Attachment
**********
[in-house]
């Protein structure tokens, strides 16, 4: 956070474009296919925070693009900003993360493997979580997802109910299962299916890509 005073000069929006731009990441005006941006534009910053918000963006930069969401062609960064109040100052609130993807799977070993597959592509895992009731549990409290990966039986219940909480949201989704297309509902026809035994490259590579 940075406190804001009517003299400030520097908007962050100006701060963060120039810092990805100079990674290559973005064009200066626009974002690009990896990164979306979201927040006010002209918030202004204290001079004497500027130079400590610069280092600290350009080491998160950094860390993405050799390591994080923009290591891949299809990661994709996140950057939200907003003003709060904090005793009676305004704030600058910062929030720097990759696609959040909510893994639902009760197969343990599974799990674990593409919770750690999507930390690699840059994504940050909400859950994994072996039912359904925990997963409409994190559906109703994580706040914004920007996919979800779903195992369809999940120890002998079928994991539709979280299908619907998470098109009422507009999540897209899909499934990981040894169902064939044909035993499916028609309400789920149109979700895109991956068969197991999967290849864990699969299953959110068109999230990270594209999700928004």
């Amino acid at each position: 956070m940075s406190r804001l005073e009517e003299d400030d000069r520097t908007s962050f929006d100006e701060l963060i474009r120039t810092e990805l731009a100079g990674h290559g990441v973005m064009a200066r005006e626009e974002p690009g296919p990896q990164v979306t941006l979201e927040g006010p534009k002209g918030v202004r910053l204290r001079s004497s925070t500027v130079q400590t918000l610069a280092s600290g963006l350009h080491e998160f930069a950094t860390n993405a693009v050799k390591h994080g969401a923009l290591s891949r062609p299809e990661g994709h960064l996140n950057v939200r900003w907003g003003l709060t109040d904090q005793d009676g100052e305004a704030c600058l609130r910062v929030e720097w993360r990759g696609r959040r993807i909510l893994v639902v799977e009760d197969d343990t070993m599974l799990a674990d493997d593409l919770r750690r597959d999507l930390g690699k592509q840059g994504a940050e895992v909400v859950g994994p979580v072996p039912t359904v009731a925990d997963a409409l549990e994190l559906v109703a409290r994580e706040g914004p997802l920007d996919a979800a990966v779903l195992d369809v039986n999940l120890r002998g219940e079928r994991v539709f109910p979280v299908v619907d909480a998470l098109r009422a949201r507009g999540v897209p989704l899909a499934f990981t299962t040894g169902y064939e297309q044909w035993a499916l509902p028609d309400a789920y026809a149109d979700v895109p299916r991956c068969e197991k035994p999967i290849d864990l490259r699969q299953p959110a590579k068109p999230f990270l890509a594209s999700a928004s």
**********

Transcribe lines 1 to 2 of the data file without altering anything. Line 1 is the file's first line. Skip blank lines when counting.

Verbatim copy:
[in-house]
């Protein structure tokens, strides 16, 4: 956070474009296919925070693009900003993360493997979580997802109910299962299916890509 005073000069929006731009990441005006941006534009910053918000963006930069969401062609960064109040100052609130993807799977070993597959592509895992009731549990409290990966039986219940909480949201989704297309509902026809035994490259590579 940075406190804001009517003299400030520097908007962050100006701060963060120039810092990805100079990674290559973005064009200066626009974002690009990896990164979306979201927040006010002209918030202004204290001079004497500027130079400590610069280092600290350009080491998160950094860390993405050799390591994080923009290591891949299809990661994709996140950057939200907003003003709060904090005793009676305004704030600058910062929030720097990759696609959040909510893994639902009760197969343990599974799990674990593409919770750690999507930390690699840059994504940050909400859950994994072996039912359904925990997963409409994190559906109703994580706040914004920007996919979800779903195992369809999940120890002998079928994991539709979280299908619907998470098109009422507009999540897209899909499934990981040894169902064939044909035993499916028609309400789920149109979700895109991956068969197991999967290849864990699969299953959110068109999230990270594209999700928004």